5 Key Take-Aways from BrandLive’s Customer Summit
I recently had the opportunity to attend BrandLive’s Customer Summit in Portland, Oregon. It was amazing to see top brands embracing live video broadcast as a way to better connect with consumers and give their brand a personal touch. I had the opportunity to meet industry thought leaders and learn their techniques for creating a great live video event.
Below, I have outlined my 5 key take-aways from BrandLive’s Customer Summit:
1. Video is one of the best ways to connect with your customers
Consumers want to feel like they are personally connected to your brand – not just a revenue source. Giving your biggest fans an exclusive live look at your newest product or direct access to your product development team is a great way to increase engagement and loyalty. Video provides the perfect medium for these types of events.
Beyond the advantages of providing more direct access to your brand, the bottom line is video sells. Some brands at the summit were reporting conversion rates as high as 35% during their live broadcasts. By allowing viewers to interact and have their questions answered in real-time, you’re creating a powerful selling environment that was previously only possible when a customer visited a physical store.
2. You already have the on-screen talent you need
At BrandLive’s summit, the vast majority of the brands were not hiring professional quality talent, but rather turning the camera on their own employees. And why not? Who is more passionate and knowledgeable about your products than the people creating them?
Designers and buyers have dedicated their time and energy to understanding every nuance of a product line (sometimes even just a single product). They are your subject matter experts. Many of them would love the opportunity to share their knowledge directly with the end customer. At Liveclicker, we have always encouraged our clients to utilize their existing employee base for product videos.
Try holding an in-house talent show or contest to see who has the best on-screen presence. Designers, buyers, store managers, or anyone with a passion for your product could be your future on-camera star.
3. Make video about more than just promoting your brand/product
If every video that you create is focused on selling your product, it is unlikely that potential consumers will be motivated to keep tuning in. Brainstorm ways to entertain and educate your target audience. Ball Canning Supplies certainly isn’t talking every month about the features of a glass jar. They’re educating their audience with creative new recipes and canning techniques.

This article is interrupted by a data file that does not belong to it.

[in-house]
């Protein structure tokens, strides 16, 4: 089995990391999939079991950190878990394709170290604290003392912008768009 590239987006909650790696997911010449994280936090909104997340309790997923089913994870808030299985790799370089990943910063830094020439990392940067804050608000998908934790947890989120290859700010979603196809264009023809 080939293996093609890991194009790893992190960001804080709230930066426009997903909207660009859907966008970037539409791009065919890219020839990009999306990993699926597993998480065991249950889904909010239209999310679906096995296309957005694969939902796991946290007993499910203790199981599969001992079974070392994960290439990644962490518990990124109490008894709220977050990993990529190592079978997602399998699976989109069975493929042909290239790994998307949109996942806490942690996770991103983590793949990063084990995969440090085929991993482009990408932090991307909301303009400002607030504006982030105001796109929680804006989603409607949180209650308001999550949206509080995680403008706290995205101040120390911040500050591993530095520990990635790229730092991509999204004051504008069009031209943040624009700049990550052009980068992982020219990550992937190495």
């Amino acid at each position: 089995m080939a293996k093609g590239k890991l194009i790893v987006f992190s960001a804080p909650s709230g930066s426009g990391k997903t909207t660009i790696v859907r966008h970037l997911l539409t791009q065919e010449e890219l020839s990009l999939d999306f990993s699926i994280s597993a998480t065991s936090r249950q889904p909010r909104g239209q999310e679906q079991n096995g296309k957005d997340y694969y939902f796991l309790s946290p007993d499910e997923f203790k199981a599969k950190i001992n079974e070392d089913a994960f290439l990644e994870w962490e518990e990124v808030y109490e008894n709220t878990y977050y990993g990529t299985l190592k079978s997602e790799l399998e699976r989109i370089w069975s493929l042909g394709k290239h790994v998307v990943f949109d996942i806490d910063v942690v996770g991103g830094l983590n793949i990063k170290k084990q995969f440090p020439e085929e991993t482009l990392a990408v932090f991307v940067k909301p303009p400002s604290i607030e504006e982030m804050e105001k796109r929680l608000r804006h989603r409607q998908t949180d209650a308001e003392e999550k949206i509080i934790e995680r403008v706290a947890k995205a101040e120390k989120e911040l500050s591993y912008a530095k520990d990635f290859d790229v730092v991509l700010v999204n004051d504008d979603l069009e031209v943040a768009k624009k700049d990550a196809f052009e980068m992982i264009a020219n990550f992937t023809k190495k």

As an example, Pottery Barn produced a live video broadcast about summer cocktails presented by professional bartenders. Although it may not have directly led to increased sales, it likely increased their brand recognition and loyalty. By building value for your viewers with great content and not just product pitches, you’ll keep them coming back for more.
4. Don’t stress about creating the perfect video or live broadcast
Every brand wants to produce a perfectly engineered broadcast that goes off without a hitch. In reality, viewers are more interested in a genuine, fun and informative experience, rather than the over-polished, unrealistic commercials shown on TV.
Your first broadcast certainly won’t be your best, but there is no way to learn what your customers will respond to until you dive in and start producing content. If you make a mistake or two along the way, your consumer won’t hold it against you. In fact, they may even appreciate you more for it. Showing bloopers, or producing a more casual video gives your brand a personality that consumers can relate to. Don’t worry; the quality and consistency of your videos will come with time and practice.
5. Live broadcasts are only as good as your audience:
Now that you have attention-grabbing video content, the next step is persuading consumers to watch and participate in a live broadcast. Mastercraft recently promoted their newest boat model via a Brandlive Video Event. Leading up to the event, they showed clips of the new boat in videos on YouTube, displayed models of it at trade shows, and hinted through various e-mail campaigns. However, the actual unveiling of the boat was saved for a live video broadcast, which resulted in a hugely successful video event and product launch for Mastercraft.
Make sure your marketing messaging includes information about the host(s) in addition to the product they’ll be presenting. Use emails embedded with countdown timers and video teasers to help build excitement and anticipation. Blooper content from your last event is a great way to convince watchers to tune-in. Use some of these promotion techniques to ensure you’ll get maximum return on the investment you put into video.